Speed Reads

Capitol siege aftermath

Capitol Police leaders still haven't really explained why they were unprepared for the Jan. 6 siege

The top security officials at the U.S. Capitol during the Jan. 6 siege testified before the Senate on Tuesday about what went wrong before and during what they all agreed was a well-planned and coordinated armed insurrection by far-right extremists. Former Capitol Police Chief Steven Sund, House sergeant-at-arms Paul Irving, and Senate sergeant-at-arms Michael Stenger "each sought to minimize their responsibility for the events on that violent and chaotic day," pointing instead to intelligence failures, The Washington Post reports. All three resigned after the assault.

Sund, Iriving, and Stenger said they prepared for the pro-Trump demonstration their intelligence indicated was warranted, based partly on previous pro-Trump protests. Sund painted the Capitol Police as mostly a "consumer" of intelligence from 18 federal agencies. "No entity, including the FBI, provided any intelligence indicating that there would be a coordinated violent attack on the United States Capitol by thousands of well-equipped armed insurrectionists," he said in written testimony.

Sund told the Senate he only learned Monday of a Jan. 5 warning from an FBI field office in Virginia on credible online chatter about a Jan. 6 "war" on Congress to overturn former President Donald Trump's loss, with maps of the Capitol tunnel system and exhortations to violence. He said he now knows the Capitol Police did get the warning, but it never made it past the department's intelligence division.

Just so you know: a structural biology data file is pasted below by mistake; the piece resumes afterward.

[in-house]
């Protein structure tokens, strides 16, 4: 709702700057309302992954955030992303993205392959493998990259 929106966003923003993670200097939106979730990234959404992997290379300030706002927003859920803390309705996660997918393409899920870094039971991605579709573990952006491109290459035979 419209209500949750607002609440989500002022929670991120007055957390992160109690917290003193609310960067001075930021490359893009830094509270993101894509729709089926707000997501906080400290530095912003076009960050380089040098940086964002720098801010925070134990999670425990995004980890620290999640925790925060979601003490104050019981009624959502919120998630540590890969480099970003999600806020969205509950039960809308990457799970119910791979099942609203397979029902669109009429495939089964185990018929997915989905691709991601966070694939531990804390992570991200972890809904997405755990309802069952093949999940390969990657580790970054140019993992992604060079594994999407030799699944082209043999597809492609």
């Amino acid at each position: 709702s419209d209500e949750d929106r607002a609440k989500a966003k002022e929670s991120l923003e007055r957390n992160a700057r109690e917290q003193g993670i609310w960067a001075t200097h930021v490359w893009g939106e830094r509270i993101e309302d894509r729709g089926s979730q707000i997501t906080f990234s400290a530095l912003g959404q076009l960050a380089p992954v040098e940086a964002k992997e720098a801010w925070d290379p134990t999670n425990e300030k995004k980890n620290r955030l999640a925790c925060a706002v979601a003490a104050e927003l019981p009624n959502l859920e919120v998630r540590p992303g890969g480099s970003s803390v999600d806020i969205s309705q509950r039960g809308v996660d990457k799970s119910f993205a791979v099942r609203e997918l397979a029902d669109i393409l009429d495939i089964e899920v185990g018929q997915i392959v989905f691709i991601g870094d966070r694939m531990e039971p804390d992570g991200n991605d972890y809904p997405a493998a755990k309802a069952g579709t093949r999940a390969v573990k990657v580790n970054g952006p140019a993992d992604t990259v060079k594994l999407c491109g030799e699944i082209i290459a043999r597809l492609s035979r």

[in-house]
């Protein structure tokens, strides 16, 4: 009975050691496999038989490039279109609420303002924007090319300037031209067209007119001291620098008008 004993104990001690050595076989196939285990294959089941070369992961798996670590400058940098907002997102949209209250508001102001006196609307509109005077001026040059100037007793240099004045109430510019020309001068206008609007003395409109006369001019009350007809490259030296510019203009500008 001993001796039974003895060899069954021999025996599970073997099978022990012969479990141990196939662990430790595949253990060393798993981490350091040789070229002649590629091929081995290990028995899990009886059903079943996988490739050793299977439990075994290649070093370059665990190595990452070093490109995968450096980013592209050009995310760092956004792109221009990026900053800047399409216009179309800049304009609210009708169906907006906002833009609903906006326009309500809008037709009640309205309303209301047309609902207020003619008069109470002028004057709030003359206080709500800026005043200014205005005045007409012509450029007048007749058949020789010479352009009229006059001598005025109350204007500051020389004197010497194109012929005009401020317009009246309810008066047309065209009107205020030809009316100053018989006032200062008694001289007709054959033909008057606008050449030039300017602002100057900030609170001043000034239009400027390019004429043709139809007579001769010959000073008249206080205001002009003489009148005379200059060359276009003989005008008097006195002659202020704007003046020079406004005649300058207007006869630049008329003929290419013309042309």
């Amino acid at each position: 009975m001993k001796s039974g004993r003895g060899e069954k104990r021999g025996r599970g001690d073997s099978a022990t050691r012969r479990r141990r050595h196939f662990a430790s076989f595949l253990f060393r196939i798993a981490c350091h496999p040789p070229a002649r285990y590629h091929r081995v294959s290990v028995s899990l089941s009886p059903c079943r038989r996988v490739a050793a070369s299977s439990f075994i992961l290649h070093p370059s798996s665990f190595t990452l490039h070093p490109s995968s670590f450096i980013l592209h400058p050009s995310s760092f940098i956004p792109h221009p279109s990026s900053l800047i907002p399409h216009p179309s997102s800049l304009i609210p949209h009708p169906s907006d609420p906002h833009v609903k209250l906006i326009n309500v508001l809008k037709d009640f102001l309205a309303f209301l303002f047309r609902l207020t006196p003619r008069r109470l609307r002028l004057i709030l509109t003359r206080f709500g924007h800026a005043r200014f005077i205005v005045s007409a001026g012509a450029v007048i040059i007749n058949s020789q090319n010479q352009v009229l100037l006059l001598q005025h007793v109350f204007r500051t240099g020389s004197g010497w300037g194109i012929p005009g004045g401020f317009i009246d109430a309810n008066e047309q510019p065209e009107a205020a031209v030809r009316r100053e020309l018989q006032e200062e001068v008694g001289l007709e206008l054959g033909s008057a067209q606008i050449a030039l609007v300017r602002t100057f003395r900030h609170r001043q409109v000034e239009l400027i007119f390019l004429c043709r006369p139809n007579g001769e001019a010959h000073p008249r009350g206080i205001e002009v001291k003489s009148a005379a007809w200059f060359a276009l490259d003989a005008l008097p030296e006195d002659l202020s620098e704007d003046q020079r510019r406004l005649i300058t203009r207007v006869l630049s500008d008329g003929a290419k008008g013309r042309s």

But Capitol Police leaders apparently ignored or downplayed other big red flags, including a prescient Jan. 3 memo from their own intelligence unit. This 12-page report, two people told the Post, was conveyed to all Capitol Police command staff by intelligence unit chief Jack Donohue.

"Unlike previous post-election protests, the targets of the pro-Trump supporters are not necessarily the counter-protesters as they were previously, but rather Congress itself," and the presumptively armed protesters' "desperation and disappointment may lead to more of an incentive to become violent," the memo said, according to excerpts first published in the Post on Jan. 13.

Sund didn't discuss that memo, but questioned by Sen. Alex Padilla (D-Calif.), he insisted Capitol Police planned no differently for the Jan. 6 riot than for Black Lives Matter protests over the summer, for which the force was reportedly unnecessarily prepared. "Internally, some officials have wondered whether the threats were not taken more seriously because the rallygoers were White conservatives loyal to Trump," the Post notes. Media critic Dan Froomkin agrees, and you can read his long critique at PressWatchers.